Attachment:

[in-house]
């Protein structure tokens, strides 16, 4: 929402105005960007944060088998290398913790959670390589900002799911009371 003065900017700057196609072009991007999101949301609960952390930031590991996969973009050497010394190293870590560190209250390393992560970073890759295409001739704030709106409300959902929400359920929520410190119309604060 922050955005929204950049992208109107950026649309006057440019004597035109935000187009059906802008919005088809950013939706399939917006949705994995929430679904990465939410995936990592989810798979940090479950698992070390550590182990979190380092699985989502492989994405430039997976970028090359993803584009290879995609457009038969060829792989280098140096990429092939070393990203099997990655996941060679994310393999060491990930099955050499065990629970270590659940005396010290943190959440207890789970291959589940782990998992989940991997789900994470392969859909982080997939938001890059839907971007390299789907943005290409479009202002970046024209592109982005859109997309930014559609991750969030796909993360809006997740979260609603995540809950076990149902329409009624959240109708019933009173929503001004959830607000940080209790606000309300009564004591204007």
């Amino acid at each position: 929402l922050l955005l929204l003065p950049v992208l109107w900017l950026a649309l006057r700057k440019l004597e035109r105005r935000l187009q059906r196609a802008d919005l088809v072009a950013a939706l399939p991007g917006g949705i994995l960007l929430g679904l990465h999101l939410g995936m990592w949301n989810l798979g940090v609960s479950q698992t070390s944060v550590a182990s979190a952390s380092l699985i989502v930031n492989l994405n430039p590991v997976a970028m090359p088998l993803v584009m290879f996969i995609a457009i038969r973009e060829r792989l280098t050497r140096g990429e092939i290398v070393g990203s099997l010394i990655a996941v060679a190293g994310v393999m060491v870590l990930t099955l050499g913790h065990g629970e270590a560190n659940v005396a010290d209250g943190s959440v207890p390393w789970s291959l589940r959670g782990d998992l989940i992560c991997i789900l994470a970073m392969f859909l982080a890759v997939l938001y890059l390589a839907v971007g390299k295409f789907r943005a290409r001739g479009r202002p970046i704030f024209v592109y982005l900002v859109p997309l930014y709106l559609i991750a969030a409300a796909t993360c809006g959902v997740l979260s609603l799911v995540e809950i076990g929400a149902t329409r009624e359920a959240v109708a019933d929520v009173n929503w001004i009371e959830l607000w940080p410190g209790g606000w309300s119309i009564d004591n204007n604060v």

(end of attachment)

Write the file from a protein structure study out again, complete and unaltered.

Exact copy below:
[in-house]
């Protein structure tokens, strides 16, 4: 929402105005960007944060088998290398913790959670390589900002799911009371 003065900017700057196609072009991007999101949301609960952390930031590991996969973009050497010394190293870590560190209250390393992560970073890759295409001739704030709106409300959902929400359920929520410190119309604060 922050955005929204950049992208109107950026649309006057440019004597035109935000187009059906802008919005088809950013939706399939917006949705994995929430679904990465939410995936990592989810798979940090479950698992070390550590182990979190380092699985989502492989994405430039997976970028090359993803584009290879995609457009038969060829792989280098140096990429092939070393990203099997990655996941060679994310393999060491990930099955050499065990629970270590659940005396010290943190959440207890789970291959589940782990998992989940991997789900994470392969859909982080997939938001890059839907971007390299789907943005290409479009202002970046024209592109982005859109997309930014559609991750969030796909993360809006997740979260609603995540809950076990149902329409009624959240109708019933009173929503001004959830607000940080209790606000309300009564004591204007």
């Amino acid at each position: 929402l922050l955005l929204l003065p950049v992208l109107w900017l950026a649309l006057r700057k440019l004597e035109r105005r935000l187009q059906r196609a802008d919005l088809v072009a950013a939706l399939p991007g917006g949705i994995l960007l929430g679904l990465h999101l939410g995936m990592w949301n989810l798979g940090v609960s479950q698992t070390s944060v550590a182990s979190a952390s380092l699985i989502v930031n492989l994405n430039p590991v997976a970028m090359p088998l993803v584009m290879f996969i995609a457009i038969r973009e060829r792989l280098t050497r140096g990429e092939i290398v070393g990203s099997l010394i990655a996941v060679a190293g994310v393999m060491v870590l990930t099955l050499g913790h065990g629970e270590a560190n659940v005396a010290d209250g943190s959440v207890p390393w789970s291959l589940r959670g782990d998992l989940i992560c991997i789900l994470a970073m392969f859909l982080a890759v997939l938001y890059l390589a839907v971007g390299k295409f789907r943005a290409r001739g479009r202002p970046i704030f024209v592109y982005l900002v859109p997309l930014y709106l559609i991750a969030a409300a796909t993360c809006g959902v997740l979260s609603l799911v995540e809950i076990g929400a149902t329409r009624e359920a959240v109708a019933d929520v009173n929503w001004i009371e959830l607000w940080p410190g209790g606000w309300s119309i009564d004591n204007n604060v």